Just a thought… Sometimes being strong and moving is all you can do. [author unknown]
Ever since that perfect late summer day of 2001 was shattered by a spate of evil like North America had never seen before, I have wondered. I wondered how Toronto would fare in the aftermath of an attack – domestic or foreign, terrorist or otherwise – and what we, whose job it was to talk with those who suffered in fear and sadness, would say.
Time has taught me this: there are no words to ease the pain. I know this from years of living with it and from running over and over in my head just what words would bring comfort in the aftermath of such a senseless loss as we experienced yesterday on a flawless spring day. I say “we” because Toronto will always own a huge part of my heart and my life.
As I mentioned here yesterday, I know that most of the visitors to this journal are from southern Ontario. I felt the jolt of pain and shock, just as you did, with news of a van on a busy Yonge Street sidewalk taking out pedestrians and people just out doing their business, enjoying such long-awaited blue skies and warmer temperatures. A spring awakening that turned into a nightmare.
When I retweeted Steve Roberts from 680 News with the number of fatalities at nine and another 16 injured (at that time; sadly, the death toll reached 10 last night), a woman tweeted back: “I’m 54 and I’m not sure I want to live in a world like this anymore.”
I responded quickly: “It has always been like this. And the human spirit prevails.”
She thanked me and said she needed to get off social media for a while.
I understand how exhausting it can be: all of the details (not all of them true), the speculation, the useless finger-pointing, the rampant jumping to conclusion. Someone tweeted to me, “This doesn’t happen here.” But, oh, it does: in January of 2017, six people who were worshipping were gunned down in a Quebec City mosque. But we keep going. We don’t let hate win.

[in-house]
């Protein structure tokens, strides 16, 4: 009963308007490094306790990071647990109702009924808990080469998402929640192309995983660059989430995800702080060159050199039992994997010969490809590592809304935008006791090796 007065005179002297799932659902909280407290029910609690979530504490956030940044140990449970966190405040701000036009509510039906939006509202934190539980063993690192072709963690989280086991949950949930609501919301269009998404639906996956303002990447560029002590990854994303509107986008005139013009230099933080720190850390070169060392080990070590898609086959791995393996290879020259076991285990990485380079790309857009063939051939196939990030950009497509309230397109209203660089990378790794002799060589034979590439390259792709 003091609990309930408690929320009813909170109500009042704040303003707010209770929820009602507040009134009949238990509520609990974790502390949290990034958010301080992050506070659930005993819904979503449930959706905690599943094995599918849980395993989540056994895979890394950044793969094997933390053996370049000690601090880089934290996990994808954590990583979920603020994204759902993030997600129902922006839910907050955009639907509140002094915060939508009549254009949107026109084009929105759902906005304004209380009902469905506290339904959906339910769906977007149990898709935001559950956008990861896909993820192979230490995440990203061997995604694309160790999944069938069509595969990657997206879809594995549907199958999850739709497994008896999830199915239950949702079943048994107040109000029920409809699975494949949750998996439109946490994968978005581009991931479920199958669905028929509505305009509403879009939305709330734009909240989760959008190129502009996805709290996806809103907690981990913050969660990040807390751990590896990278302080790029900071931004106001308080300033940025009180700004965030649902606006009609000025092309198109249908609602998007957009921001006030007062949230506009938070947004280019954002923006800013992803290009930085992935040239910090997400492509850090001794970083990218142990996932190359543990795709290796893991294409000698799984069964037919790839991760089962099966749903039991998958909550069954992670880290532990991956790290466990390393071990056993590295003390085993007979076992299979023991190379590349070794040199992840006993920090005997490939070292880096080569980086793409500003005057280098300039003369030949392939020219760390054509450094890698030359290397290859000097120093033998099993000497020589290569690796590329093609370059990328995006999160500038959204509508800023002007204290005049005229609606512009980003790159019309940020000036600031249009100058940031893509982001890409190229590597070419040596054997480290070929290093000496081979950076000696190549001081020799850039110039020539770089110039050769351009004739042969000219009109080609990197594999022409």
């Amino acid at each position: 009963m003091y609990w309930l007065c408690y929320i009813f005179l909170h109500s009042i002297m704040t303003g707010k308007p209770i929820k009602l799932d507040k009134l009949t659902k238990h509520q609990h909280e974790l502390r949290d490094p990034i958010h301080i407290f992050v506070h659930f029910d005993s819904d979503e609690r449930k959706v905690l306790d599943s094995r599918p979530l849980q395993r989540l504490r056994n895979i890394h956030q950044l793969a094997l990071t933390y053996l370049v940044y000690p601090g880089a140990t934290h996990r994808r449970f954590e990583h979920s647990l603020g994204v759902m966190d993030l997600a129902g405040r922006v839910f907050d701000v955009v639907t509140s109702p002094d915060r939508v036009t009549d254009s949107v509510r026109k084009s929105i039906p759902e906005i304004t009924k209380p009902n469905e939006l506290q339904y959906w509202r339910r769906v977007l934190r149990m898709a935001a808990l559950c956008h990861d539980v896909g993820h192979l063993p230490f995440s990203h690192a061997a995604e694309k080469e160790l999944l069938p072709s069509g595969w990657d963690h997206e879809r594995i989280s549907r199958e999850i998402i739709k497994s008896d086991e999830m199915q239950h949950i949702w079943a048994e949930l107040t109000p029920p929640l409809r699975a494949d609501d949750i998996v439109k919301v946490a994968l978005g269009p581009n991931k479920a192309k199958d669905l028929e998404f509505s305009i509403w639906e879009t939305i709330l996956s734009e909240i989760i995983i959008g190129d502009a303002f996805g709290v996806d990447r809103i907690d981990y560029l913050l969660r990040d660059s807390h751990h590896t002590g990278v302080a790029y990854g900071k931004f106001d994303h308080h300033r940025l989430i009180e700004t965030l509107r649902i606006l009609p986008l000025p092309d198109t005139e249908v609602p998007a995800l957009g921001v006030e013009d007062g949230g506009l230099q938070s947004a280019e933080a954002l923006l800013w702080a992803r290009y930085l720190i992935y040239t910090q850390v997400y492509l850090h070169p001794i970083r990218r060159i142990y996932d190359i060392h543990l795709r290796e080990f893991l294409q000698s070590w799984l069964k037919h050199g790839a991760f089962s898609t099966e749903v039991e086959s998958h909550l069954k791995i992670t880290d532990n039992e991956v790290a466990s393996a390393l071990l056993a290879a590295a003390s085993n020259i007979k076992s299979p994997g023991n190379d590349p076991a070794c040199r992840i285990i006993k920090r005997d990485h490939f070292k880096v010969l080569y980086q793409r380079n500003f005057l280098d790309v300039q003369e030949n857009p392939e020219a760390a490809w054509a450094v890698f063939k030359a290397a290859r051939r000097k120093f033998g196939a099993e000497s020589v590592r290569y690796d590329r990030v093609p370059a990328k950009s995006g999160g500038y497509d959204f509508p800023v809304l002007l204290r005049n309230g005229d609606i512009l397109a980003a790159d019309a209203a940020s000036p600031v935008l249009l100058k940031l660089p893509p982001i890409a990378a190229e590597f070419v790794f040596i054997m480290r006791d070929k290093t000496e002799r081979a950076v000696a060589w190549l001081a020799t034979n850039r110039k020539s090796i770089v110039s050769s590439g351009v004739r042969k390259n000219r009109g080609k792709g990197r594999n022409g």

Like our sisters and brothers in Paris, London, Quebec City, Nice, New York City – anywhere that a terrifying incident (no matter in whose name) has struck – we keep living our lives. We stop to mourn, to learn the names and stories of those we have lost; we hear their families’ memories and the legacies that have been cut short. And then, as though pulling grace from the flowers sure to be laid to rest on city sidewalks, we strengthen our resolve to keep going. Unlike those bouquets, we will not wilt and blow away. Because the human spirit is indomitable and no amount of evil, no matter how close to home, will prevail.
To you, to people of the city that was our home for so very long, and to those who suffer today and live in fear at the thought of such horror as that visited upon us yesterday by one man with darkness in his heart and utter destruction on his mind, I say this: the pain subsides.
And you, too, will be all right. Toronto will not be the same again, but Toronto will always be strong – made that way by the many different and wonderful threads that we have so long and so carefully woven as one. Be good to one another.
I’ll be back with you tomorrow.